I, Robot: A Look Beneath the Action

At this perplexing time in the evolution of mankind, when morality is under extreme magnification, it will be a welcome relief today to be able to escape those dilemmas for a future one — that being robots who kill.

Being the underlying theme of the potential summer blockbuster movie, “I, Robot,” the script, based on Isaac Asimov’s story and starring Will Smith, offers the premise that if one robot can kill, the chances are that all robots might be getting ready to take over.

Well, one should remember that Asimov was a seer of the 1950s, and now, in the real world, one is already wondering if the mouse-clicking, submit-button generation is being robotized by continually being the extension of commands issued by cold, calculating machines.

If so, the future is already here, and some of us may already be becoming bio-robots. Nevertheless, we are all both fascinated and repelled by this form of ultimate control and undoubtedly will be compelled to see this hot summer event.

Robot Animation

As it sometimes is with many special-effects movies, the stars often take second place to the effects, although if the plot of Asimov’s story is adhered to, this film could have a balance in favor of artistic vision, notwithstanding the talent of Will Smith and the cast of “I, Robot.”

As chance would have it, it was a strange coincidence — considering that the title of my new music CD is “Not for Robots” — that two weeks ago, I met the VP of projects for the studio that created the motion capture data for “I, Robot,” Scott Gagain.

Realizing that the subject of robots and robot animation holds a major fascination for both pioneers and followers of the tech revolution, I took a drive to Motion Analysis Studios in Culver City, California, to see what they are achieving, the kinds of hardware and software they use, and to get to the heart of the representation of our new “friends” — robots — and their latest movie.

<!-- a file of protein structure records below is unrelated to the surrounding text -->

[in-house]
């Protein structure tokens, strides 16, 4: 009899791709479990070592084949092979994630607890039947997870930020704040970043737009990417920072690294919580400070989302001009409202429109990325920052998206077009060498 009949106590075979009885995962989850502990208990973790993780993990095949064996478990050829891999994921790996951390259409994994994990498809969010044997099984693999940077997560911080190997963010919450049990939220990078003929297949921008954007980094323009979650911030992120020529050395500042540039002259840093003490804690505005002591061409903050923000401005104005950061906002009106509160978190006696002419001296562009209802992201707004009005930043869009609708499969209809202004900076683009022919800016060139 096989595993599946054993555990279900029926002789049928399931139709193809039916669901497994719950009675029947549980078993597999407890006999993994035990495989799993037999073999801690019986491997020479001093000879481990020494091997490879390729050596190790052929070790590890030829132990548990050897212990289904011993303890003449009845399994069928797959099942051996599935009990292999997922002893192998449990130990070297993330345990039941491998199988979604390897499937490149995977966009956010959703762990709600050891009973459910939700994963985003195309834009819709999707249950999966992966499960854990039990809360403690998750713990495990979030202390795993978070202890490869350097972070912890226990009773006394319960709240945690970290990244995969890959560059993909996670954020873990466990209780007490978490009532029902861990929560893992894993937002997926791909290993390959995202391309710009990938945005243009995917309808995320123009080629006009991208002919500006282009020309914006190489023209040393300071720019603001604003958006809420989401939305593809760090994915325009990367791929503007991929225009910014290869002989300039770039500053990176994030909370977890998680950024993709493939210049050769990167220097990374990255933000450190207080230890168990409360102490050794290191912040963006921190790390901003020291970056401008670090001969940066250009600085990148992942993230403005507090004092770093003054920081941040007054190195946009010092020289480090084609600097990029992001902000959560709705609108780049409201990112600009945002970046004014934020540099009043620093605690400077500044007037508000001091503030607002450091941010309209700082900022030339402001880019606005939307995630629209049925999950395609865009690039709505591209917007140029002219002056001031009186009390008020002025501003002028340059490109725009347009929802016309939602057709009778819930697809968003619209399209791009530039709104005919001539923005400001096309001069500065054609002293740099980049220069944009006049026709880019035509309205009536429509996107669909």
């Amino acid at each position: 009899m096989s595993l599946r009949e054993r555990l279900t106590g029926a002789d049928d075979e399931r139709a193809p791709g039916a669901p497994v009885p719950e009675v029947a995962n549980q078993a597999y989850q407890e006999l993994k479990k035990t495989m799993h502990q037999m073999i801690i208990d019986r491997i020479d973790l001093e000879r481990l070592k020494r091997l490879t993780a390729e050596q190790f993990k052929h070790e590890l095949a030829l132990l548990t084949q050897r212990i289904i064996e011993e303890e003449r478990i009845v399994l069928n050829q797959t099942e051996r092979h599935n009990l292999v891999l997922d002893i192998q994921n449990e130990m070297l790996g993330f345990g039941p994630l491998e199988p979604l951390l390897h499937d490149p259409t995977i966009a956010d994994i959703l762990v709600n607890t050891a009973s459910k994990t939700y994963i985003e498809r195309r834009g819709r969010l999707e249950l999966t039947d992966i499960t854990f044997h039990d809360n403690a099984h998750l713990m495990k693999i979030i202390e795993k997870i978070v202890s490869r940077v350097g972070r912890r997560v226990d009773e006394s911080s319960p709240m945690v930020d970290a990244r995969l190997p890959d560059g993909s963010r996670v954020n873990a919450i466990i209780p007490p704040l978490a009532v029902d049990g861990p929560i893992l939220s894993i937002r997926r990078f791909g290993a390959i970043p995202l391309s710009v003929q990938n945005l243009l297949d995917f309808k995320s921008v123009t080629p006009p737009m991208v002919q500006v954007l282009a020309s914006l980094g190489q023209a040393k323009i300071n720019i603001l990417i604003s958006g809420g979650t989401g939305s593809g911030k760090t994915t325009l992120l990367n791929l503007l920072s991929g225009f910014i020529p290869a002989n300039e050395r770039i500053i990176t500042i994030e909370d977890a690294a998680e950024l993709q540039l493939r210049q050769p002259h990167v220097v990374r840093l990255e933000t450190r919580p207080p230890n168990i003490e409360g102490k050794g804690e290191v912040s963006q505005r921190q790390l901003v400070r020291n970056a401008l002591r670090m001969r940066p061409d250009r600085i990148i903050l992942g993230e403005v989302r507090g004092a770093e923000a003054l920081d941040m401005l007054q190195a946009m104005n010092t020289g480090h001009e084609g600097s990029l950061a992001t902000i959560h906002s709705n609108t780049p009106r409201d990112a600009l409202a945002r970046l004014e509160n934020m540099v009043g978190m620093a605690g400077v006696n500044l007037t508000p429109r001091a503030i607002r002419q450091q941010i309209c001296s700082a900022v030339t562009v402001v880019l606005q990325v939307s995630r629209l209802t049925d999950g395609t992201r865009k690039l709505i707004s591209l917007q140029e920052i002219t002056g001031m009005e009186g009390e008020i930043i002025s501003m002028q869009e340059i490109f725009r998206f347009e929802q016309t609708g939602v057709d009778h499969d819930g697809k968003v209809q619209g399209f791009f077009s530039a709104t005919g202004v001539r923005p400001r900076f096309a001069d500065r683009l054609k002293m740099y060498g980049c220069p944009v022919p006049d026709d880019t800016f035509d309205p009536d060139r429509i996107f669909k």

No Hollywood Glam

As if the robot world has known that my CD was not for them, and was admonishing my investigations into their morality, about half a mile from the studio, the clutch in my car decided to work only in second gear. Fortunately, the force being with me, I managed to limp into a space in the studios parking lot.

Once inside the studio, I could see that their operation was purely practical. No Hollywood glam here, just a small staff of involved naturalists. I call them that because the analysis of motion that they are recording started out in the field of medicine.

This is because Motion Analysis had developed the cameras and software to help doctors of medicine analyze the general balance of patients suffering from spine and bone disorders, be it gait analysis or prosthetics.

A Cast of Thousands

Their Eagle Digital cameras can track an image at up to 2,000 frames a second and can process at 600 million pixels a second. They need almost no light to track the markers that are placed on the actors bodies, which trace their motions using EVaRT software.

Scott, after showing me how four actors can be turned into a cast of thousands by manipulating the software program in differing degrees, took me into a vast high-ceilinged room to meet the technician who recorded the data for “I, Robot,” Jeff Swenty.

Jeff gave me the lowdown on the system, showing me how the movements are created into 2-MB files, using more than 2 GB of RAM. Due to the markers being just points of movement, the units of hard drive space used is quite small, and the information can instantly be played back to the film director on the set.

Beyond the Scope of the Human Frame

That allows the director to compensate so the real actors will fit the movement of the data. Once both recordings are completed, the digital animation studio combines the real image with the motion analysis data to create life-like actions that are often beyond the scope of the human frame, and that will easily make an audience suspend their disbelief.

Well, much more the wiser, and convinced that I should wait to get a better digital camera, I climbed into my car and made it back to Hollywood, using second and fifth gear on the freeway. When I got to my garage, the mechanic tested the clutch, and, in his friendly yet thick Hispanic accent, said, “the clutch is fine.”

Well, maybe I am a little old fashioned, but somehow I must have encouraged a little robot favor.

Paul Korda’s new album “Not for Robots” is available online at His songs have been recorded and sung by Roger Daltrey, Frankie Valli, Dave Edmunds, Allan Holdsworth, Robert Palmer, Italy’s Patty Pravo and many others, with sales in excess of 20 million copies.

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